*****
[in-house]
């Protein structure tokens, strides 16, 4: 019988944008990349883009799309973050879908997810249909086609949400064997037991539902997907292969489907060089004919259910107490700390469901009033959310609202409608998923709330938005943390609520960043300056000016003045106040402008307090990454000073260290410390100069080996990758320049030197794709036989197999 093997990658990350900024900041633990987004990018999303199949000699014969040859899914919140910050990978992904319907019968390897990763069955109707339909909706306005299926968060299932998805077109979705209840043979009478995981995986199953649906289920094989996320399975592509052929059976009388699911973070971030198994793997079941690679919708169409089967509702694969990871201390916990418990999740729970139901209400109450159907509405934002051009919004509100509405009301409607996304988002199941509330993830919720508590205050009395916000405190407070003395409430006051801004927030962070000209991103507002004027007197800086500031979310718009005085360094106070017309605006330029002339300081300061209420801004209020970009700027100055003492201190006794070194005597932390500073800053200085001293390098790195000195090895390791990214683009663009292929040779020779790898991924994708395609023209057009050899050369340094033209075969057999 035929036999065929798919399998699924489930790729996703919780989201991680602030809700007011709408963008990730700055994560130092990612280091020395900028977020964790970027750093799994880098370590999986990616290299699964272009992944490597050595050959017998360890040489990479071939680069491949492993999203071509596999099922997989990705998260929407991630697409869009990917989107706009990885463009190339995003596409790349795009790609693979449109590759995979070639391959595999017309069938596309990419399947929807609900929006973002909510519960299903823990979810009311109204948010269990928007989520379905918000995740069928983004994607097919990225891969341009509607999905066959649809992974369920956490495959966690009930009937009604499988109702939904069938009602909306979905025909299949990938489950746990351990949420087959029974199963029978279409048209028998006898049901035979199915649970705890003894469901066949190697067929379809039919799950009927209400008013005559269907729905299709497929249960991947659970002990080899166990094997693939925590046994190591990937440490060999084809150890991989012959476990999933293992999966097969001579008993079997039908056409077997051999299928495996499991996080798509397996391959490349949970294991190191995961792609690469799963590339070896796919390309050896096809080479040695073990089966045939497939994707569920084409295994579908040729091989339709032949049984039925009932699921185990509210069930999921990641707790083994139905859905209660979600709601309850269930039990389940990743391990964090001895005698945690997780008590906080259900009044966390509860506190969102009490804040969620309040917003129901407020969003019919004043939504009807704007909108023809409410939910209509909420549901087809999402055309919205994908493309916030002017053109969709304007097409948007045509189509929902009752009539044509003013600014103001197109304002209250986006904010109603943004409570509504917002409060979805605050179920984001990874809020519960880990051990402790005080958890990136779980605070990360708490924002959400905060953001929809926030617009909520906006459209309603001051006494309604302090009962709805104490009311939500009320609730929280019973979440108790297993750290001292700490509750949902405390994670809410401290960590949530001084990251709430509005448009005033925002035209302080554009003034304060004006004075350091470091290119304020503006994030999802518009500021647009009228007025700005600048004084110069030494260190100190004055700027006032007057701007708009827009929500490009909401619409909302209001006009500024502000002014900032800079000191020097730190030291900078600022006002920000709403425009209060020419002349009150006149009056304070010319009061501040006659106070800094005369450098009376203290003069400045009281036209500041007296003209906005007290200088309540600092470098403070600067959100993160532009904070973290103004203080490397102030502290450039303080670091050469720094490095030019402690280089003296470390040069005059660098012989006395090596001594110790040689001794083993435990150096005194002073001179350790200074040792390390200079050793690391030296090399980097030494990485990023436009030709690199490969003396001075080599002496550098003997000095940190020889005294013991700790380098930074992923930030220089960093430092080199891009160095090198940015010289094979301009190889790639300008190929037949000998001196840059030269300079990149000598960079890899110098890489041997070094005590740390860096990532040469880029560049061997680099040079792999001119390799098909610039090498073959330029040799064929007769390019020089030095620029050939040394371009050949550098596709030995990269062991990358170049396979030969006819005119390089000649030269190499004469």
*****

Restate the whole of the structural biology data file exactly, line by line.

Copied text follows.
[in-house]
């Protein structure tokens, strides 16, 4: 019988944008990349883009799309973050879908997810249909086609949400064997037991539902997907292969489907060089004919259910107490700390469901009033959310609202409608998923709330938005943390609520960043300056000016003045106040402008307090990454000073260290410390100069080996990758320049030197794709036989197999 093997990658990350900024900041633990987004990018999303199949000699014969040859899914919140910050990978992904319907019968390897990763069955109707339909909706306005299926968060299932998805077109979705209840043979009478995981995986199953649906289920094989996320399975592509052929059976009388699911973070971030198994793997079941690679919708169409089967509702694969990871201390916990418990999740729970139901209400109450159907509405934002051009919004509100509405009301409607996304988002199941509330993830919720508590205050009395916000405190407070003395409430006051801004927030962070000209991103507002004027007197800086500031979310718009005085360094106070017309605006330029002339300081300061209420801004209020970009700027100055003492201190006794070194005597932390500073800053200085001293390098790195000195090895390791990214683009663009292929040779020779790898991924994708395609023209057009050899050369340094033209075969057999 035929036999065929798919399998699924489930790729996703919780989201991680602030809700007011709408963008990730700055994560130092990612280091020395900028977020964790970027750093799994880098370590999986990616290299699964272009992944490597050595050959017998360890040489990479071939680069491949492993999203071509596999099922997989990705998260929407991630697409869009990917989107706009990885463009190339995003596409790349795009790609693979449109590759995979070639391959595999017309069938596309990419399947929807609900929006973002909510519960299903823990979810009311109204948010269990928007989520379905918000995740069928983004994607097919990225891969341009509607999905066959649809992974369920956490495959966690009930009937009604499988109702939904069938009602909306979905025909299949990938489950746990351990949420087959029974199963029978279409048209028998006898049901035979199915649970705890003894469901066949190697067929379809039919799950009927209400008013005559269907729905299709497929249960991947659970002990080899166990094997693939925590046994190591990937440490060999084809150890991989012959476990999933293992999966097969001579008993079997039908056409077997051999299928495996499991996080798509397996391959490349949970294991190191995961792609690469799963590339070896796919390309050896096809080479040695073990089966045939497939994707569920084409295994579908040729091989339709032949049984039925009932699921185990509210069930999921990641707790083994139905859905209660979600709601309850269930039990389940990743391990964090001895005698945690997780008590906080259900009044966390509860506190969102009490804040969620309040917003129901407020969003019919004043939504009807704007909108023809409410939910209509909420549901087809999402055309919205994908493309916030002017053109969709304007097409948007045509189509929902009752009539044509003013600014103001197109304002209250986006904010109603943004409570509504917002409060979805605050179920984001990874809020519960880990051990402790005080958890990136779980605070990360708490924002959400905060953001929809926030617009909520906006459209309603001051006494309604302090009962709805104490009311939500009320609730929280019973979440108790297993750290001292700490509750949902405390994670809410401290960590949530001084990251709430509005448009005033925002035209302080554009003034304060004006004075350091470091290119304020503006994030999802518009500021647009009228007025700005600048004084110069030494260190100190004055700027006032007057701007708009827009929500490009909401619409909302209001006009500024502000002014900032800079000191020097730190030291900078600022006002920000709403425009209060020419002349009150006149009056304070010319009061501040006659106070800094005369450098009376203290003069400045009281036209500041007296003209906005007290200088309540600092470098403070600067959100993160532009904070973290103004203080490397102030502290450039303080670091050469720094490095030019402690280089003296470390040069005059660098012989006395090596001594110790040689001794083993435990150096005194002073001179350790200074040792390390200079050793690391030296090399980097030494990485990023436009030709690199490969003396001075080599002496550098003997000095940190020889005294013991700790380098930074992923930030220089960093430092080199891009160095090198940015010289094979301009190889790639300008190929037949000998001196840059030269300079990149000598960079890899110098890489041997070094005590740390860096990532040469880029560049061997680099040079792999001119390799098909610039090498073959330029040799064929007769390019020089030095620029050939040394371009050949550098596709030995990269062991990358170049396979030969006819005119390089000649030269190499004469």